We obtained three radar images from the Advanced Land Observing Satellite 2 (ALOS-2) operated by the Japan Aerospace Exploration Agency and the Copernicus Sentinel-1 satellite operated by the ESA. The interferograms were processed by the JPL-Caltech ARIA team, which have been archived at https://aria-share.jpl.nasa.gov/20190704–0705-Searles_Valley_CA_EQs/Interferograms/. The Sentinel-1 TOPS data were processed using InSAR Scientific Commuting Environment37. To form an interferogram with the shortest time span with the available acquisitions, the ALOS-2 interferogram is formed with ScanSAR-stripmap interferometry using a multi-mode InSAR processor added to ISCE38,39. Spatial and temporal coverage of SAR data are summarized in Supplementary Fig. 3.

Data preprocessing

We only use static GPS offsets within 100 km of the epicenter. The high-rate GPS displacement waveforms were low-pass filtered to 0.4 Hz. Specifically, for the July 4 Mw 6.5 event, we find the signal-to-noise level of the vertical components of the high-rate displacement waveforms is so low that we exclude them for inversion. To reduce the computational burden, we subsampled the InSAR data using the quad tree technique40 and a total of 2363 InSAR line of sight points were included for the joint inversion (see Supplementary Fig. 8). We use the residuals of the ALOS-2 (see Supplementary Fig. 11a) from July 6 Mw 7.1 to constrain the inversion of the July 4 Mw 6.5 event.

We downloaded 35 teleseismic P ground recordings (see station distribution in Supplementary Fig. 9a) with 30° to 90° epicentral distances from IRIS. Instrument responses were deconvolved to retrieve displacement waveforms, which were then filtered with a bandpass filter at a [0.005, 0.4] Hz corner frequency and decimated to 1 Hz. We extracted 120-s-long samplings from the raw data, starting 6 s prior to the clearest first arrival of the P waves. We manually aligned P wave initial motions to the theoretical arrival time predicted by velocity model of preliminary reference earth model (PREM)41.

Co-seismic rupture inversion

We perform a joint inversion based on ALOS-2 and Sentinel-1 measurements, static GPS offsets, 1-Hz GPS and broadband displacement waveforms using a multi-window code called Mudpy, which was originally developed by Melgar and Bock42.

For the Mw 7.1 event, the fault geometry was constrained by the trace of the rupture at the surface, which implied a varying strike along the fault. To that end, we use three fault planes to represent the rupture geometries. For the Mw 6.5 event, in addition to the NE trending rupture that is recovered by the optical images, distribution of the aftershocks implies that it should have probably ruptured a conjugate fault, and we adopt two fault planes to model this event. Geometries of the two fault planes are determined based on the surface rupture trace and W-phase moment tensor solutions. In terms of dip and rake angles, we assign their values based on global centroid moment tensor solutions43. All of the fault planes are further parameterized by a number of sub-faults along strike and dip, the detailed fault geometries are listed in Table S1.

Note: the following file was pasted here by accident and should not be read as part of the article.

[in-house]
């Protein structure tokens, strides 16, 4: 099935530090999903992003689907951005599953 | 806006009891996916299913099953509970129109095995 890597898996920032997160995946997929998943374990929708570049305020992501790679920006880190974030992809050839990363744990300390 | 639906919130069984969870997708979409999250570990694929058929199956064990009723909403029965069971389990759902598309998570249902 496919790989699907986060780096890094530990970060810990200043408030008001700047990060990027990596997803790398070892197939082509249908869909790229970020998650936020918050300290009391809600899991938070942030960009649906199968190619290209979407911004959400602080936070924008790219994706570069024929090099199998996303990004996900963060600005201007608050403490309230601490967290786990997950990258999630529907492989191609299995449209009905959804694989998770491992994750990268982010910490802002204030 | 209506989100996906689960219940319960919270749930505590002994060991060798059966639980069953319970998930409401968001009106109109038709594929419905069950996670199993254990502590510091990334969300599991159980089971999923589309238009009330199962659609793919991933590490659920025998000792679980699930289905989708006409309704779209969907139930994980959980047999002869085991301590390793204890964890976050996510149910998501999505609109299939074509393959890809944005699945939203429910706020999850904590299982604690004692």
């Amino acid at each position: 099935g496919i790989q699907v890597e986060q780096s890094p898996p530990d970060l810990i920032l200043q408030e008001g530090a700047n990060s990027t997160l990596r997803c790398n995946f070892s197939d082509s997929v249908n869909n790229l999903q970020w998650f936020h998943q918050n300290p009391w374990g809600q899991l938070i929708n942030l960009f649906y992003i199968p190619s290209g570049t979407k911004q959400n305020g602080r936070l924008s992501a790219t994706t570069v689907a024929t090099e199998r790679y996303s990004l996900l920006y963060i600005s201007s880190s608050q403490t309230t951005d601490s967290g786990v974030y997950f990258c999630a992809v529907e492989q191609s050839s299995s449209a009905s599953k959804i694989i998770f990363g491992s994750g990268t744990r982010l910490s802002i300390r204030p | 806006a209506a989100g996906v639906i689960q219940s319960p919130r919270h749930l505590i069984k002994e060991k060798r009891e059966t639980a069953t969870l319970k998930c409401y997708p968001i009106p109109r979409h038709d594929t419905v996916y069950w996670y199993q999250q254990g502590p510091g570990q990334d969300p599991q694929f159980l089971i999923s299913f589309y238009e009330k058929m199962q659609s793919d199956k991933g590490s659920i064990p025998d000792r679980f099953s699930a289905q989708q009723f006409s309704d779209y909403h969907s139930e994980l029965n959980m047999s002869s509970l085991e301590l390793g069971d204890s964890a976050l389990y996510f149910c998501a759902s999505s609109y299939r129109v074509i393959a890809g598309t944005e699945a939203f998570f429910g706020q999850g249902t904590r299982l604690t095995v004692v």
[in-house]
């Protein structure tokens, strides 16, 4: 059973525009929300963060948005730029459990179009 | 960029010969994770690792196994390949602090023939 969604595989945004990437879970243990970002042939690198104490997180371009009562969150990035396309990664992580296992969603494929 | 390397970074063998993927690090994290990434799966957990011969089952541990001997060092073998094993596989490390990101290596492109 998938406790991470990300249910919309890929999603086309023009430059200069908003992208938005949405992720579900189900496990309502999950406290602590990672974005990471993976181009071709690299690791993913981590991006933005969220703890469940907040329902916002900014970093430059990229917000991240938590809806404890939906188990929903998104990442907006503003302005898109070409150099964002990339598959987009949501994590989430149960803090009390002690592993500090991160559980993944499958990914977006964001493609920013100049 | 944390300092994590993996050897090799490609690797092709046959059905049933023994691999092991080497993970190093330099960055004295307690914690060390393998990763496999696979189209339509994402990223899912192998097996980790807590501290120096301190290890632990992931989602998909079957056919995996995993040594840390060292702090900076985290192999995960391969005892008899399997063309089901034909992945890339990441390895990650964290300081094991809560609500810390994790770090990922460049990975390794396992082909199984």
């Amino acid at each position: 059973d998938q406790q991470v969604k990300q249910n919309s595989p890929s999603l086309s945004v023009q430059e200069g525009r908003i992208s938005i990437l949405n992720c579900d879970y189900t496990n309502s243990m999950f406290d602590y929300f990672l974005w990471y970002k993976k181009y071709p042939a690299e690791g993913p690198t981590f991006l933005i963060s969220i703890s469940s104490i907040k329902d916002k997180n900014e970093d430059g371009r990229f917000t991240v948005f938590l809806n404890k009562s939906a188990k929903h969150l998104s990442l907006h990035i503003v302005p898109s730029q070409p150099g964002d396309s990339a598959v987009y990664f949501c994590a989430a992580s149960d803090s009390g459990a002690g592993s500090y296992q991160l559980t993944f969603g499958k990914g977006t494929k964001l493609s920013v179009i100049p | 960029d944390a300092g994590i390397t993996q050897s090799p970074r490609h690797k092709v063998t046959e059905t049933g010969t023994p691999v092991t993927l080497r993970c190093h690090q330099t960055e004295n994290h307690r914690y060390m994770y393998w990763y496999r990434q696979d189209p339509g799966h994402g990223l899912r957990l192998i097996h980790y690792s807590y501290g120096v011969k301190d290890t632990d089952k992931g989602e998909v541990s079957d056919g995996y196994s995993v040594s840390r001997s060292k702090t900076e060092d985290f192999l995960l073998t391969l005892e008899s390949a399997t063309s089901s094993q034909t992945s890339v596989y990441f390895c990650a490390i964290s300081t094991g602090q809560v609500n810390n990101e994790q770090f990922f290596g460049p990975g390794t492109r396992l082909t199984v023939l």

The frequency-wavenumber integration method44 is adopted to compute Green’s functions for every near-field data type (static GPS, InSAR, 1-Hz GPS displacement waveforms) using a 1-D layered velocity proposed by Mori and Helmberger45 as shown in Table S2. The teleseismic Green’s functions are generated by propagator matrix approach46, velocity model by Mori and Helmberger45 is used for the source side and PREM41 is used for the receiver side. Besides, the same bandpass filter used for the waveforms is applied to the Green functions.

For each sub-fault, two vectors (see the vector rake angle in Table S1) are used and non-negative least square inversion is employed to account for the rake-varying slip. To recover the complexity of the sub-fault source time functions, we use 5 symmetric triangles with 3 s half-durations staggered by 1.5 s each for each sub-fault. To ensure a stability of the inversion result, we employ the first-order Laplacian regularization18. To calibrate the rupture speed in the inversion, we vary it between 1.2 km/s and 3.4 km/ in 0.2 km/s bins, and the variance reduction as a function of rupture speed are plotted in Supplementary Fig. 4. We conclude that all the data are best explained by a maximum rupture speed of 1.8–2.0 km/s for the Mw 7.1 event and 2.6 km/s for the Mw 6.5 event.